‘Apache air attack’ video demonstrates flaws in our justification of violence during war

Kyle Schmidlin and Kyle Schmidlin

A 2007 video recently posted on the Web site WikiLeaks.org has caused quite a controversy for the U.S. military.

The video, shot from an Apache helicopter, shows the killing of several Iraqis and two Reuters journalists. Actual numbers of dead vary from source to source, but most reported numbers are right around a dozen or so.

After hovering above the civilians for a few minutes, one of the journalists’ cameras is apparently mistaken for a rocket-propelled grenade launcher (RPG). Pilots in the Apache open fire. Some time later, a van pulls up to pick up the wounded. The Apache fires on it, too, injuring two child passengers.

Defense Secretary Robert Gates has defended the military personnel involved, citing such things as the “fog of war.” In general, media commentary has followed a similar and familiar course — sure, it’s a tragedy, but who are we to pass judgments and dispersions from the comfort of our own homes while these kids are in a foreign land with their lives constantly on the line?

The analysis on FOX News was pretty interesting. They point to the fact that one man was carrying an RPG and at least one other carried an AK-47 (in the video, a pilot claims at least five or six people are carrying AKs). According to the Washington Post, however, the RPG FOX claims was there was just the camera. The AK-47s are hardly relevant — keep in mind we’re dealing with an Apache helicopter, essentially an airborne tank. One analyst during Megyn Kelly’s “America Live” said the rescue van, being unmarked, left itself open to attack. He even had the audacity to suggest the victims may have been in violation of the international law.

Of course, criticism of the military can be a complicated thing to express with the religious conviction amongst so many segments of the population that the military exists to “defend our freedoms” and that we must always “support our troops.” Such slogans are as meaningless as “WAR IS PEACE, FREEDOM IS SLAVERY, IGNORANCE IS STRENGTH.”

The meaning of the phrase “support our troops” is never made clear. Does it mean we should, when faced with evidence such as the Apache helicopter attack, simply dismiss the fact that a floating gunship slayed a dozen people and attacked a van which carried children, accompanied by occasional laughter and inhuman remarks from the soldiers?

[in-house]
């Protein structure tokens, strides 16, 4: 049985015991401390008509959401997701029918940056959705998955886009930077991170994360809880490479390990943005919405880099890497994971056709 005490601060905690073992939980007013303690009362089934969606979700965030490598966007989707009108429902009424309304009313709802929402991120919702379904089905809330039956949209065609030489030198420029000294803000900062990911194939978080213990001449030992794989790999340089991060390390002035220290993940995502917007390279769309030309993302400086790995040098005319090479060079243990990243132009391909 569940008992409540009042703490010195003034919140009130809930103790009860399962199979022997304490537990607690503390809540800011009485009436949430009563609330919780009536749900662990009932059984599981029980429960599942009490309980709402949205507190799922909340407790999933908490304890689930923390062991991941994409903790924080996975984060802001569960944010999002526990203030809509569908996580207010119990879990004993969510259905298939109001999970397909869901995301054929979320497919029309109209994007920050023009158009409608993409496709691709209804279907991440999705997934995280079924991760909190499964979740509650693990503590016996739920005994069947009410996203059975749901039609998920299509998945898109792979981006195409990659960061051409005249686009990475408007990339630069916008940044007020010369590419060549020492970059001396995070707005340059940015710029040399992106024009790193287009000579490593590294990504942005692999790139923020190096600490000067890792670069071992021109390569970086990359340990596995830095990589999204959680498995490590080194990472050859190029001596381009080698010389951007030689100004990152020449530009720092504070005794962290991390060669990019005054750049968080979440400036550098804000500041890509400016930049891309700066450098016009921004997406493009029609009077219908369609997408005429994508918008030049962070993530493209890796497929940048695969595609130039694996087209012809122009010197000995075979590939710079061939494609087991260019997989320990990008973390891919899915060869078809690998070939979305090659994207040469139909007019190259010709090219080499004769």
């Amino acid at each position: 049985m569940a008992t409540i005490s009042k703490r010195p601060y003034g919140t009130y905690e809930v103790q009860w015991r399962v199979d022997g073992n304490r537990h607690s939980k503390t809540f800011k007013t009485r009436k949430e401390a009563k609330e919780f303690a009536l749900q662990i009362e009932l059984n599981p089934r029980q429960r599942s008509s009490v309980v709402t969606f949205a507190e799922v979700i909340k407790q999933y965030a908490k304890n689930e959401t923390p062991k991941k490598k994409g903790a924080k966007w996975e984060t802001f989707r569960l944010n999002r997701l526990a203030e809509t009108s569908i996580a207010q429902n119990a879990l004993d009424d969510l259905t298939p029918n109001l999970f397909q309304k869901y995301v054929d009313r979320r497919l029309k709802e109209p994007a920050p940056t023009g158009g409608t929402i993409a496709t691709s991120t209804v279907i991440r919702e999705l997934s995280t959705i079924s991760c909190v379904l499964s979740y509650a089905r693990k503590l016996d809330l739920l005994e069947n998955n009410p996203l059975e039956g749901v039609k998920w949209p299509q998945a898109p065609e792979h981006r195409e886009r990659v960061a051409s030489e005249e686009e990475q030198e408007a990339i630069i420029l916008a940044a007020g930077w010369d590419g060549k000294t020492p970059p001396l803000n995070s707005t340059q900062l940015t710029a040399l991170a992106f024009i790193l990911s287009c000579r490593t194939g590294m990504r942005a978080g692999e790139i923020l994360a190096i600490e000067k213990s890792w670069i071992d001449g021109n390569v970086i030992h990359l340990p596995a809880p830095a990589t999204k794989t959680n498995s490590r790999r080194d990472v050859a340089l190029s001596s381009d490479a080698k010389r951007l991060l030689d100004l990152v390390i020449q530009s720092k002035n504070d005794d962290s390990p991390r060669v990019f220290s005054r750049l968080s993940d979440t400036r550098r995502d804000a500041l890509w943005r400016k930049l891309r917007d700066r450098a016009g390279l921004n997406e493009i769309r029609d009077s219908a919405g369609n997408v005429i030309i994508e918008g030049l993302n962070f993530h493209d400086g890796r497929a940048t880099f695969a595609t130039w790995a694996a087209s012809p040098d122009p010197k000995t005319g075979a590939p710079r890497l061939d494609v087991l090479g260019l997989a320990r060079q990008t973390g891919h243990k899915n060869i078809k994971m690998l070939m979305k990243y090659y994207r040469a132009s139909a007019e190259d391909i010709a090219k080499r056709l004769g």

The incident reminds me of a M*A*S*H episode in which a bombardier is shot down and sent to the 4077. He is excited to be treated and return to the sky until Hawkeye introduces him to a young Korean child, wounded by shrapnel from an American bomb. Having been high in the sky and detached from the consequences of his bombing, the pilot is smacked hard by reality and breaks down.

It isn’t in the military’s interest to have combatants feel human emotions. If they did, killing would be virtually impossible. But maybe that wouldn’t be such a bad thing.

I don’t know whether the military personnel involved deserve to be court-martialed and charged with murder, even if murder is what happened. They are trained to behave that way, and it’s a rigorous process to take all the humanity out of a human. But maybe the guilty parties should meet the families of the dead, visit the hospitalized children, or see the destruction a bomb launched from above can cause.

While I watched the video, I was constantly reminded of video games like “Metal Gear Solid 4” and “Call of Duty.” For the soldiers piloting the Apache, it must have felt like a video game. Maybe they were experiencing “combat high,” but laughing as a body is run over by a Bradley Fighting Vehicle certainly suggests they weren’t completely in tune with reality.

The incident raises moral and ethical questions about the military, already well-known enough by those caring to investigate, and especially by those on the opposite side of our guns.

One thing which seems fairly obvious is that military might is not the route to peace. The only way to arrive at that ideal is to begin treating all people of the world as human beings, rather than enemy combatants, insurgents or hostile people. Only then can such hopeful ideals become reality.

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